“The Court Room vs. Your Office (How the Casey Anthony Saga can Help You Grow)”
Anger. Outrage. Injustice.
These feelings rang so loudly in my head when I heard the Casey Anthony verdict that I could focus on little else. NO justice for little Calee.
As the day wore on however, I found myself reflecting on the events of the past several months. Of the cases presented by the defense and the prosecutors, of the perspective of the jurors, of the impetus of my own anger and outrage and (as always) what I could learn (what WE could learn) from this similarly OJ-ish child death case.
As a resident of Orlando, I can tell you that we have literally been inundated by the Casey Anthony case for the past three years without a break. I could care less for the all the pre-trial hype but once the trial began…
I was completely sucked in.
Having had a little time now to process the verdict, I wanted to share my thoughts on what I am learning (or re-learning) from the Casey Anthony saga as it relates to my work and my life. There are lessons in everything if we are open to them so here are a few that I wanted to share with you. This post was written as much for me as for you but I hope that something written here supports your journey as much as it does my own:
- There is no such thing as “fair”. The work of trial is about conviction or acquittal. The work of corporations is about “profit” – period. I stand for “fair” always but I recognize that fair does not always exist simply because I want it to.
- The rule of law supercedes our feelings and beliefs about the verdict just as corporate policies supercede our feelings and beliefs about how certain human resource situations are resolved. Many have worked with associates who have gotten away with something unacceptable to most but because they operated just inside of (or manipulated) corporate policies, they technically could not be reprimanded according to the corporate standard. We create rules and policies for the majority of people who will honor and respect them, not the minority of people who manipulate and/or abuse them. It would be impossible to create rules and policies that address all of the pathological behaviors that human beings can engage in and even if it were possible, it would make our lives so restrictive as to be unbearable.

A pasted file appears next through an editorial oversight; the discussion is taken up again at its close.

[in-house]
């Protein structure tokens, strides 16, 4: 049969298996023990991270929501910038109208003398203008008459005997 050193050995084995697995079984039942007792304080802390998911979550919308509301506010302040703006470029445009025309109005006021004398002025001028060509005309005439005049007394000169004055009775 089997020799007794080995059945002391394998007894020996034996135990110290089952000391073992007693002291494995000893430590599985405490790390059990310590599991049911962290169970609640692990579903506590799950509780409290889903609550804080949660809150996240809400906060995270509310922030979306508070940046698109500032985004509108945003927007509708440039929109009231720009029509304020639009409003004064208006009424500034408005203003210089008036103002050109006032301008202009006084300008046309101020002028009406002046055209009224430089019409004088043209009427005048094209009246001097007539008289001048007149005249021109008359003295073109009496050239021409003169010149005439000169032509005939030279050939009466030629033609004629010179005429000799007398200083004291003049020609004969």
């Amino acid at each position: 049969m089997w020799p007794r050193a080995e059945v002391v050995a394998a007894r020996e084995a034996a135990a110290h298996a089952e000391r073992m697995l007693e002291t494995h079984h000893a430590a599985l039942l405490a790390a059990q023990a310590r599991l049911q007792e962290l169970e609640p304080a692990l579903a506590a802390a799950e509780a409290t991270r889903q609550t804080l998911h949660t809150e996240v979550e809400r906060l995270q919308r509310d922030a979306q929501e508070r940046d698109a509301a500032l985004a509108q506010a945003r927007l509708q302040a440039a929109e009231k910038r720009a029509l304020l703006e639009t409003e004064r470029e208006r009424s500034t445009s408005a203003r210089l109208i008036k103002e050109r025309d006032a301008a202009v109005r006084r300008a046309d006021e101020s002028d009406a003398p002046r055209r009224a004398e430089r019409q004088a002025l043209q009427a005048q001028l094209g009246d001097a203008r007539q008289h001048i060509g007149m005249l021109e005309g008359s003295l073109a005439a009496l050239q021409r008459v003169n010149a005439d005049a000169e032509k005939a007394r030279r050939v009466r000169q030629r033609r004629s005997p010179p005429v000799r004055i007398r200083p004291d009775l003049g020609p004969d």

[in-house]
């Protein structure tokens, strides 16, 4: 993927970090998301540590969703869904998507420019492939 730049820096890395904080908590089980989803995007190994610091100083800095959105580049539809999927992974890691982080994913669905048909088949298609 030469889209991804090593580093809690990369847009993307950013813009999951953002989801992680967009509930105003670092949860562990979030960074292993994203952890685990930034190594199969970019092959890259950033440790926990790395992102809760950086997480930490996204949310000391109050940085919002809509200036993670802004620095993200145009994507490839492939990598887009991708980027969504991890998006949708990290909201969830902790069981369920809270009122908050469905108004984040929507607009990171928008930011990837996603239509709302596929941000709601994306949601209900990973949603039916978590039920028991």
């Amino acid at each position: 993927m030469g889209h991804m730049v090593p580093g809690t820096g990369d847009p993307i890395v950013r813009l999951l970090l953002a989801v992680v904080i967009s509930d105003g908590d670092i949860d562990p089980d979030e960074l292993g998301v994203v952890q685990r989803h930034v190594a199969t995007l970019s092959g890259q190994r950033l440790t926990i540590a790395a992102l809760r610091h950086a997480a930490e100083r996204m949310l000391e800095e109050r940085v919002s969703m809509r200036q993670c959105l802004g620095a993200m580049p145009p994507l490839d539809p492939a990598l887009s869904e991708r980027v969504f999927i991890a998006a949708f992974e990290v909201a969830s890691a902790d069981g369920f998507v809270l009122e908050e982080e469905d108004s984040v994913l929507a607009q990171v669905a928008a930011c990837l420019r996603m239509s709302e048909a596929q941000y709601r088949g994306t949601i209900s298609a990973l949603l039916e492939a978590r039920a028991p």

- “Like-ability” matters. I’m not a Jose Baez fan but I have to admit that as the trial wore on, I could see him emerging as a more “like-able” guy. For the most part, he managed his temper well, he seemed to engage less often in the tit-for-tat behavior of the prosecution and he took his lumps maturely. When I compare that to prosecutor Ashton (for example) who was very visible and the most volatile of the prosecution team, I wonder if Ashton’s like-ability factor may have negatively impacted the prosecution. Yes, we are “supposed” to focus on the facts of the case or the business at hand but the reality is that we view those we like with a different lens than those we don’t. We just do.
- Arrogance is generally not considered attractive. Confidence is great. Arrogance is not. Again, it seemed that the prosecution crossed this line in the final days of the trial. I can only presume that if I saw it, the jury did as well. I will forever remember the jauntiness with which Ashton returned to court after the verdict was determined and while the jury didn’t see his behavior, I wonder to what extent that cockiness manifested itself in his presentation and left an unsavory taste in the mouths of the jurists.
- Nothing succeeds like success. Admittedly not my line but one taken from WFTV Orlando legal analyst Bill Sheaffer. If you’re like me and didn’t care for Mr. Baez, the fact remains that the result of the trial will catapult him to rock-star status. Nothing succeeds like success.
- When things don’t go your way, there comes a time when you have to move on. We all have different tolerance levels for bad news. Allow yourself time to grieve and respond to the loss or result and then decide to move on. Learn from the outcome but don’t allow your attachment to drain your energy for all the good things left to come.
- Breathe. Initially the hardest thing to do when things don’t do the way we would like. I saw red when the verdict was read. All I could express was my outrage. I’m quite sure I didn’t breathe for at least two hours. I was trapped in “and another thing!” mode and couldn’t get out. After two hours of raging against the system (and the jury) the quiet voice inside me (in my case, God) said, “Valerie, it’s time.” I listened and I began to breathe again. I still felt bad for Calee but I was no longer attached. I could communicate with others about the verdict, express my opinion, honor any differing opinions without wanting to attack and let it go.
- NO ONE (or no THING or no RESULT or no VERDICT) gets to steal your joy. As much as we may not like something, it is worse to give one’s power, energy or joy away to a situation that is no longer in one’s control. Do what you can to affect a result and then let it go and move on.
I would love to get your thoughts.